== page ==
The date at the Roxy came together quickly, though there was enough time for a mention to appear in the Los Angeles Times. With demand for tickets far outstripping supply, an FM broadcast was bound to register as a bona fide event. Paired with the TV interview, the tour's radio debut became a de facto unveiling of the personae and structure that carried Springsteen and the E Street Band at least through Born in the U.S.A., forged in the aftermath of alleged hype, litigation with his first manager, and the death of Elvis Presley.

Buddy Holly was very much alive that summer, in spirit anyway: Springsteen had taken in a showing of The Buddy Holly Story that week, jammed with the actor Gary Busey (who portrayed the young singer in the film), and at some point worked up a spot-on take of "Rave On" with the E Street Band, with which Holly had a hit in 1958. Debuted at the Roxy, it remains one of their more audacious and memorable starts: in an instant, they just took off, making good on the promise of rock 'n' roll, stated or otherwise. By the end of the first set, when Springsteen paired "Racing in the Street" with "Thunder Road," he'd hedged his bet on innocence, telling of a sign he'd seen in the desert West that read, "This is a land of peace, love, justice, and no mercy."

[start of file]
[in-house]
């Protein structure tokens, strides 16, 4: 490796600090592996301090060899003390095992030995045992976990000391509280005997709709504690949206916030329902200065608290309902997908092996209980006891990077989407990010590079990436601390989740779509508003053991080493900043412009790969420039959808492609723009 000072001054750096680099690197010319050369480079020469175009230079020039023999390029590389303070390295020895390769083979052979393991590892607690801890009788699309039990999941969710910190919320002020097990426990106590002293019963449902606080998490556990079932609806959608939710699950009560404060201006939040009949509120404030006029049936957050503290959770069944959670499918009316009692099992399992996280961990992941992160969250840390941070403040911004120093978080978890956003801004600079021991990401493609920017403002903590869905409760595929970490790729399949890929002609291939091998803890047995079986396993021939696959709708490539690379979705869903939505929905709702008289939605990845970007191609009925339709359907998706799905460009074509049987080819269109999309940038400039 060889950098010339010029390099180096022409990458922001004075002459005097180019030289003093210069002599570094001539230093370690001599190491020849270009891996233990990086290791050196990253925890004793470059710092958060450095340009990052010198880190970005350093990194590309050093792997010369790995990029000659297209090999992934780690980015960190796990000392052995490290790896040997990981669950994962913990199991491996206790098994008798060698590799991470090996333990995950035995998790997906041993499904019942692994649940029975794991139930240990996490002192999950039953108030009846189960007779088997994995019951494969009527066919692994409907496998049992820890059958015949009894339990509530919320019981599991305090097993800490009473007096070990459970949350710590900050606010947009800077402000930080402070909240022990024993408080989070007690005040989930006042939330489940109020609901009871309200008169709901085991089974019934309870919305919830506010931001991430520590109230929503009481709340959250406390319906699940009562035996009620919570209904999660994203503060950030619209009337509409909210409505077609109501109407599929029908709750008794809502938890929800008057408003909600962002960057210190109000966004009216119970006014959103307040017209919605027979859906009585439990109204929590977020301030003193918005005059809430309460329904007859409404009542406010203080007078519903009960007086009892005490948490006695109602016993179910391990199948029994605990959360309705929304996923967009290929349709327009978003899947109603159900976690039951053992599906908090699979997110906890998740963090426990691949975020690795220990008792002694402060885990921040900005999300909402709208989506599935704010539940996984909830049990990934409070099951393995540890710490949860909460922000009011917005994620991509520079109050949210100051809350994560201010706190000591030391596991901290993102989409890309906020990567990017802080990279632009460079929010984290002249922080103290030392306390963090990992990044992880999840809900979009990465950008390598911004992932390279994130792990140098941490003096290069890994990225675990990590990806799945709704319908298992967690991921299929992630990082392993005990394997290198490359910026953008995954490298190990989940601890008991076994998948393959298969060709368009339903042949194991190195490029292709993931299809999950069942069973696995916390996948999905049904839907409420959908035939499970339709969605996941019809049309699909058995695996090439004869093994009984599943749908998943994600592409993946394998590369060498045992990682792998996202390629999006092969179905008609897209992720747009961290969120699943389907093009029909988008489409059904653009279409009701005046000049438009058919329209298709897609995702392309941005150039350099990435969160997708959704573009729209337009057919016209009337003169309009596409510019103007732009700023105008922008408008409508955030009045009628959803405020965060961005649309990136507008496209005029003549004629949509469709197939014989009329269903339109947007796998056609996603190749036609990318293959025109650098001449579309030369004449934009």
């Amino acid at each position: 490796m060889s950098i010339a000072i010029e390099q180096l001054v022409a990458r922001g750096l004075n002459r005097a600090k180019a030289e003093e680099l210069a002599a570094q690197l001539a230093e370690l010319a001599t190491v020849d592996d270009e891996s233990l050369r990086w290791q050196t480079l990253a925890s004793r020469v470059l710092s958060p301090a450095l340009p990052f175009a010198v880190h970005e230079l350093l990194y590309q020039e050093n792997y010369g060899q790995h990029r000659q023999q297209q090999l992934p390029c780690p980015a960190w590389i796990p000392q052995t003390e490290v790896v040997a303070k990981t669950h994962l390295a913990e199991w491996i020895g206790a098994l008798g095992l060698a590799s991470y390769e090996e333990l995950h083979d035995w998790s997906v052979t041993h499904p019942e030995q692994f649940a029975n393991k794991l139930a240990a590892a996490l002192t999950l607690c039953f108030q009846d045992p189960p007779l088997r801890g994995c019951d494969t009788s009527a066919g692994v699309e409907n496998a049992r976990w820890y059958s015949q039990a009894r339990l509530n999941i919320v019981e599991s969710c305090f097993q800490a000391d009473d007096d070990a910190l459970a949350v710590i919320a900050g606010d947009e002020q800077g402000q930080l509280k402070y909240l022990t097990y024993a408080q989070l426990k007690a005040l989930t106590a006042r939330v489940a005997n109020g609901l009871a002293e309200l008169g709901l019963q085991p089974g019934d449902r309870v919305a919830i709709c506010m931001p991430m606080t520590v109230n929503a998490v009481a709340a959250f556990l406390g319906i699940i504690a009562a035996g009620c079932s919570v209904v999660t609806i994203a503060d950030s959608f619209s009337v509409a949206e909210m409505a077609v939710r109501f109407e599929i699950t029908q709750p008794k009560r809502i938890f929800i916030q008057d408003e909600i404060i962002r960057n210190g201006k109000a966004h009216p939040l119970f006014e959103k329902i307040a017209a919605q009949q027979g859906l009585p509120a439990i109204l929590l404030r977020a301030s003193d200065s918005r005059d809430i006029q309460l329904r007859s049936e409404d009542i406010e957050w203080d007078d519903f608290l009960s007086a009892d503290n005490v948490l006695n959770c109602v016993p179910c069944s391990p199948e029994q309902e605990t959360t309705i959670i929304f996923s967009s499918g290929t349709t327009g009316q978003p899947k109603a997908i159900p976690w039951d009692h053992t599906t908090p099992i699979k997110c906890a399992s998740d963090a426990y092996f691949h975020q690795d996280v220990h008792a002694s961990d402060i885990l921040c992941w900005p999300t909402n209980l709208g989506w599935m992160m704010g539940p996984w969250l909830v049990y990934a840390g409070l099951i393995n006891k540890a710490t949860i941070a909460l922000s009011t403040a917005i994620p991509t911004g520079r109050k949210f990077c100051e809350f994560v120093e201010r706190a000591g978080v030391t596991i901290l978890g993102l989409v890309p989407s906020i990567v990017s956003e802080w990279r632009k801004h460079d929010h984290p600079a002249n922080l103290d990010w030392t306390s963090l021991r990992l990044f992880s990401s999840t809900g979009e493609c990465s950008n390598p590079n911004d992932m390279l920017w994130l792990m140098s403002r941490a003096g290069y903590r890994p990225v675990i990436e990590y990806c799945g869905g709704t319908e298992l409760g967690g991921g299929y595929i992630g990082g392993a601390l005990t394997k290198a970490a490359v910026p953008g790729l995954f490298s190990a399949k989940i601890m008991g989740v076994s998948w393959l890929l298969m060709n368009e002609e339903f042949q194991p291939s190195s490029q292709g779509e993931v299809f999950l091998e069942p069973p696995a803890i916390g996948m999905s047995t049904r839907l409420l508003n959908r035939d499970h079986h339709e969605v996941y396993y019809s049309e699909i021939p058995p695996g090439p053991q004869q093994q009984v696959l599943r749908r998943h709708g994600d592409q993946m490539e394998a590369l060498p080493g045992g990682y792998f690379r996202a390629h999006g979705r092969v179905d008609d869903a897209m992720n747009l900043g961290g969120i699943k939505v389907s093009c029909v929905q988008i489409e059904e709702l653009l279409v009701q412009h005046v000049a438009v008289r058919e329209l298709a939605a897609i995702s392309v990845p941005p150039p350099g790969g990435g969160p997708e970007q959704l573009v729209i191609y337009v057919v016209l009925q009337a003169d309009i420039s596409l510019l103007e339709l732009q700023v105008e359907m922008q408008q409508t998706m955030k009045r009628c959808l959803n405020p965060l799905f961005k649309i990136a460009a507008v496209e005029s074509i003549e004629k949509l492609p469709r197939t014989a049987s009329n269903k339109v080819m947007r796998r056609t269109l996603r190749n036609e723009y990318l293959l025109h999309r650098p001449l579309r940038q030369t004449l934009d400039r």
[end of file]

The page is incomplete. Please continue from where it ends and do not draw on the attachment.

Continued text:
Springsteen and the E Street Band played 25 songs that night, nine of which, like "Rave On," were unreleased or previously unplayed, including the first public airings of "Point Blank" and "Independence Day." The entirety sounded monumental, yet it wasn't out of the ordinary for that tour, whether "Prove It All Night" with the instrumental beginning or a fiery "Adam Raised a Cain." And Springsteen invoked Presley in the second set: when tuning proved too lengthy a proposition, he dispatched the Esquire and summoned the King, delivering a knockout cover of "Heartbreak Hotel."